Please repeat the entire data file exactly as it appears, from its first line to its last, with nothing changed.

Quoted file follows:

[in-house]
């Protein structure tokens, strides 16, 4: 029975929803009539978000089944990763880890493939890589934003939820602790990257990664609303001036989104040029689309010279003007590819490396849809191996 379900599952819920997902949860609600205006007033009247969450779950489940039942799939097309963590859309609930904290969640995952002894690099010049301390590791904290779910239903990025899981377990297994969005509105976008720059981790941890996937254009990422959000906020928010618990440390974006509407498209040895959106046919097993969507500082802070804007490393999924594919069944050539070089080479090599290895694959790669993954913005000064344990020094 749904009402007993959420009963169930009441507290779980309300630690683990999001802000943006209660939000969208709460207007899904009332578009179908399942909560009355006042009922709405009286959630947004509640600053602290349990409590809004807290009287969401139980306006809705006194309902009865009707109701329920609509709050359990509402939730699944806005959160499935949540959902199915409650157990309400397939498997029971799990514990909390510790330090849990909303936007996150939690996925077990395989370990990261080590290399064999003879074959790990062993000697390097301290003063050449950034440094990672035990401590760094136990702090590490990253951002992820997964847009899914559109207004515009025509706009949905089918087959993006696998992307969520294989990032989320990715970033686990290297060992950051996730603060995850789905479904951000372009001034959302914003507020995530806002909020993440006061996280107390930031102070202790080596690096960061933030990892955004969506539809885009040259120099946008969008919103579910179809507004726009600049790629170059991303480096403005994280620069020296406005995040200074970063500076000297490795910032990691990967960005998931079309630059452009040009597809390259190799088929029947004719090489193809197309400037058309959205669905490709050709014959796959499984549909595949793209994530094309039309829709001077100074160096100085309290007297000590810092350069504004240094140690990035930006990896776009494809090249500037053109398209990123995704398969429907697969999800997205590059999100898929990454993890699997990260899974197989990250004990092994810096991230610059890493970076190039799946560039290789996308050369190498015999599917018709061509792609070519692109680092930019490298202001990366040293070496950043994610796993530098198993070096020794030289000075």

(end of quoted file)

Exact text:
[in-house]
């Protein structure tokens, strides 16, 4: 029975929803009539978000089944990763880890493939890589934003939820602790990257990664609303001036989104040029689309010279003007590819490396849809191996 379900599952819920997902949860609600205006007033009247969450779950489940039942799939097309963590859309609930904290969640995952002894690099010049301390590791904290779910239903990025899981377990297994969005509105976008720059981790941890996937254009990422959000906020928010618990440390974006509407498209040895959106046919097993969507500082802070804007490393999924594919069944050539070089080479090599290895694959790669993954913005000064344990020094 749904009402007993959420009963169930009441507290779980309300630690683990999001802000943006209660939000969208709460207007899904009332578009179908399942909560009355006042009922709405009286959630947004509640600053602290349990409590809004807290009287969401139980306006809705006194309902009865009707109701329920609509709050359990509402939730699944806005959160499935949540959902199915409650157990309400397939498997029971799990514990909390510790330090849990909303936007996150939690996925077990395989370990990261080590290399064999003879074959790990062993000697390097301290003063050449950034440094990672035990401590760094136990702090590490990253951002992820997964847009899914559109207004515009025509706009949905089918087959993006696998992307969520294989990032989320990715970033686990290297060992950051996730603060995850789905479904951000372009001034959302914003507020995530806002909020993440006061996280107390930031102070202790080596690096960061933030990892955004969506539809885009040259120099946008969008919103579910179809507004726009600049790629170059991303480096403005994280620069020296406005995040200074970063500076000297490795910032990691990967960005998931079309630059452009040009597809390259190799088929029947004719090489193809197309400037058309959205669905490709050709014959796959499984549909595949793209994530094309039309829709001077100074160096100085309290007297000590810092350069504004240094140690990035930006990896776009494809090249500037053109398209990123995704398969429907697969999800997205590059999100898929990454993890699997990260899974197989990250004990092994810096991230610059890493970076190039799946560039290789996308050369190498015999599917018709061509792609070519692109680092930019490298202001990366040293070496950043994610796993530098198993070096020794030289000075």